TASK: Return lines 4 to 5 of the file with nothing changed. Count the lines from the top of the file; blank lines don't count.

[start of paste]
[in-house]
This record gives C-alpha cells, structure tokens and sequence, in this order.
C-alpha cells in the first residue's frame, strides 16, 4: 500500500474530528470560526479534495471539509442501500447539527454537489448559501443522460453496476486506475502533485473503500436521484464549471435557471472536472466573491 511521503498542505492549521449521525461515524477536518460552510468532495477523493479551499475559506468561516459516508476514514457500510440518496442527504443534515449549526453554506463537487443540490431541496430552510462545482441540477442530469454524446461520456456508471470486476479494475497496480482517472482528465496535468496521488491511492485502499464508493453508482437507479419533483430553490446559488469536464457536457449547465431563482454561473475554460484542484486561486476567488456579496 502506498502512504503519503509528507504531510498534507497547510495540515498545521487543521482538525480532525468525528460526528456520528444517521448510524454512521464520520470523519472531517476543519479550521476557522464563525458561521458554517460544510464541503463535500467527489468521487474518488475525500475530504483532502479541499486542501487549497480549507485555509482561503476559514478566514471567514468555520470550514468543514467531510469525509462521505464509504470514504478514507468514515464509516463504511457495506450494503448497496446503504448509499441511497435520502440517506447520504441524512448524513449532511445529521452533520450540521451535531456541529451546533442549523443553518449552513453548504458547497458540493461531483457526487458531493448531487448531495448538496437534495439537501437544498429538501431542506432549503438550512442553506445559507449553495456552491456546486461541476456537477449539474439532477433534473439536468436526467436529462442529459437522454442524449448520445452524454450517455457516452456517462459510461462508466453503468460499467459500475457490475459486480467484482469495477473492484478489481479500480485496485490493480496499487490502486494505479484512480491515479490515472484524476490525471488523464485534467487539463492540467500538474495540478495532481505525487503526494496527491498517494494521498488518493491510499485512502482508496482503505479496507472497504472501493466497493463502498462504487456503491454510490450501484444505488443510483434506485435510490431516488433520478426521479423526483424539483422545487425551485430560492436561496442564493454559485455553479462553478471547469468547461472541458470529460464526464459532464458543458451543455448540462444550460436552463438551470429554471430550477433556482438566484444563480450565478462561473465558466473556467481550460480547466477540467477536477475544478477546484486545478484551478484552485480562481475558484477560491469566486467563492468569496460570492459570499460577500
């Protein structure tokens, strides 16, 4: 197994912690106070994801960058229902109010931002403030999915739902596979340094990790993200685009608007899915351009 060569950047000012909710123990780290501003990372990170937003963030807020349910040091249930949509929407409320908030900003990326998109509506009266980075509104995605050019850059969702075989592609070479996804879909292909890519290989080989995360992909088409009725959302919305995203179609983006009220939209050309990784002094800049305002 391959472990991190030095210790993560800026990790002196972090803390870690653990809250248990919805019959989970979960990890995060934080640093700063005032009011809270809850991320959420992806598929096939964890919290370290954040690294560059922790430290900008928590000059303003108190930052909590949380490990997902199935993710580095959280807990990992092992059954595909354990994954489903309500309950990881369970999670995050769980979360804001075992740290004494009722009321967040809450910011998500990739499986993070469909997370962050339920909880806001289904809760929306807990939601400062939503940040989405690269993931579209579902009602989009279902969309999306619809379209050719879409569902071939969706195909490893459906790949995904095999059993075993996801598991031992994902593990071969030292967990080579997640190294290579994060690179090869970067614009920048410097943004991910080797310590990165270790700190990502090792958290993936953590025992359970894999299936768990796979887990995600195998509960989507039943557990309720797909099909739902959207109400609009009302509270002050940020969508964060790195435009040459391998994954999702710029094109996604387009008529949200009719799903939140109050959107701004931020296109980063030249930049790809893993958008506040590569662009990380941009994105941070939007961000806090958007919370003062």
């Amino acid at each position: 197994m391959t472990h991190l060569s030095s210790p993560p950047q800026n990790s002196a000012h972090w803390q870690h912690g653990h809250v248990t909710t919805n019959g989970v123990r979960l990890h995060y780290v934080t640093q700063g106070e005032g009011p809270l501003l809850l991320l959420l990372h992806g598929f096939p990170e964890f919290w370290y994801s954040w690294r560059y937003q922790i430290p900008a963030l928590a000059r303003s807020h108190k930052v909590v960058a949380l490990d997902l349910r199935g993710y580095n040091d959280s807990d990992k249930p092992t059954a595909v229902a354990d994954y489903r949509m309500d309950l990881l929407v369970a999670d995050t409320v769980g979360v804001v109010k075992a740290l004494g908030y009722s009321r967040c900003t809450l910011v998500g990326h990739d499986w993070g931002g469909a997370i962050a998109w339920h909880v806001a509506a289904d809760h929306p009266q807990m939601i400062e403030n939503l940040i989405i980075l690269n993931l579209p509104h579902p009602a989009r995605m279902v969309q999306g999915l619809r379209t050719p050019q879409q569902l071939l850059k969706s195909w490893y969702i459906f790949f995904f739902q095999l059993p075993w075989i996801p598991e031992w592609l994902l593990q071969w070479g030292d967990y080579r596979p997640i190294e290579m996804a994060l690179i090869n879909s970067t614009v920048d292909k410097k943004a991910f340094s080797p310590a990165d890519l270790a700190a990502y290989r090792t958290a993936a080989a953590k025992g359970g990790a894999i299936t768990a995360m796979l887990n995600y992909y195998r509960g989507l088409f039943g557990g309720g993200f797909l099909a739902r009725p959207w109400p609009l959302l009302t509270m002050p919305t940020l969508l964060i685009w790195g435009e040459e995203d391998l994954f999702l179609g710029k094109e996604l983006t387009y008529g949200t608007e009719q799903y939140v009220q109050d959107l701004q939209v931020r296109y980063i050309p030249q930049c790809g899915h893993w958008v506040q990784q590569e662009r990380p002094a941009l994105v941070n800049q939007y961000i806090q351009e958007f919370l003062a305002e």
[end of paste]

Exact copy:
């Protein structure tokens, strides 16, 4: 197994912690106070994801960058229902109010931002403030999915739902596979340094990790993200685009608007899915351009 060569950047000012909710123990780290501003990372990170937003963030807020349910040091249930949509929407409320908030900003990326998109509506009266980075509104995605050019850059969702075989592609070479996804879909292909890519290989080989995360992909088409009725959302919305995203179609983006009220939209050309990784002094800049305002 391959472990991190030095210790993560800026990790002196972090803390870690653990809250248990919805019959989970979960990890995060934080640093700063005032009011809270809850991320959420992806598929096939964890919290370290954040690294560059922790430290900008928590000059303003108190930052909590949380490990997902199935993710580095959280807990990992092992059954595909354990994954489903309500309950990881369970999670995050769980979360804001075992740290004494009722009321967040809450910011998500990739499986993070469909997370962050339920909880806001289904809760929306807990939601400062939503940040989405690269993931579209579902009602989009279902969309999306619809379209050719879409569902071939969706195909490893459906790949995904095999059993075993996801598991031992994902593990071969030292967990080579997640190294290579994060690179090869970067614009920048410097943004991910080797310590990165270790700190990502090792958290993936953590025992359970894999299936768990796979887990995600195998509960989507039943557990309720797909099909739902959207109400609009009302509270002050940020969508964060790195435009040459391998994954999702710029094109996604387009008529949200009719799903939140109050959107701004931020296109980063030249930049790809893993958008506040590569662009990380941009994105941070939007961000806090958007919370003062």
């Amino acid at each position: 197994m391959t472990h991190l060569s030095s210790p993560p950047q800026n990790s002196a000012h972090w803390q870690h912690g653990h809250v248990t909710t919805n019959g989970v123990r979960l990890h995060y780290v934080t640093q700063g106070e005032g009011p809270l501003l809850l991320l959420l990372h992806g598929f096939p990170e964890f919290w370290y994801s954040w690294r560059y937003q922790i430290p900008a963030l928590a000059r303003s807020h108190k930052v909590v960058a949380l490990d997902l349910r199935g993710y580095n040091d959280s807990d990992k249930p092992t059954a595909v229902a354990d994954y489903r949509m309500d309950l990881l929407v369970a999670d995050t409320v769980g979360v804001v109010k075992a740290l004494g908030y009722s009321r967040c900003t809450l910011v998500g990326h990739d499986w993070g931002g469909a997370i962050a998109w339920h909880v806001a509506a289904d809760h929306p009266q807990m939601i400062e403030n939503l940040i989405i980075l690269n993931l579209p509104h579902p009602a989009r995605m279902v969309q999306g999915l619809r379209t050719p050019q879409q569902l071939l850059k969706s195909w490893y969702i459906f790949f995904f739902q095999l059993p075993w075989i996801p598991e031992w592609l994902l593990q071969w070479g030292d967990y080579r596979p997640i190294e290579m996804a994060l690179i090869n879909s970067t614009v920048d292909k410097k943004a991910f340094s080797p310590a990165d890519l270790a700190a990502y290989r090792t958290a993936a080989a953590k025992g359970g990790a894999i299936t768990a995360m796979l887990n995600y992909y195998r509960g989507l088409f039943g557990g309720g993200f797909l099909a739902r009725p959207w109400p609009l959302l009302t509270m002050p919305t940020l969508l964060i685009w790195g435009e040459e995203d391998l994954f999702l179609g710029k094109e996604l983006t387009y008529g949200t608007e009719q799903y939140v009220q109050d959107l701004q939209v931020r296109y980063i050309p030249q930049c790809g899915h893993w958008v506040q990784q590569e662009r990380p002094a941009l994105v941070n800049q939007y961000i806090q351009e958007f919370l003062a305002e």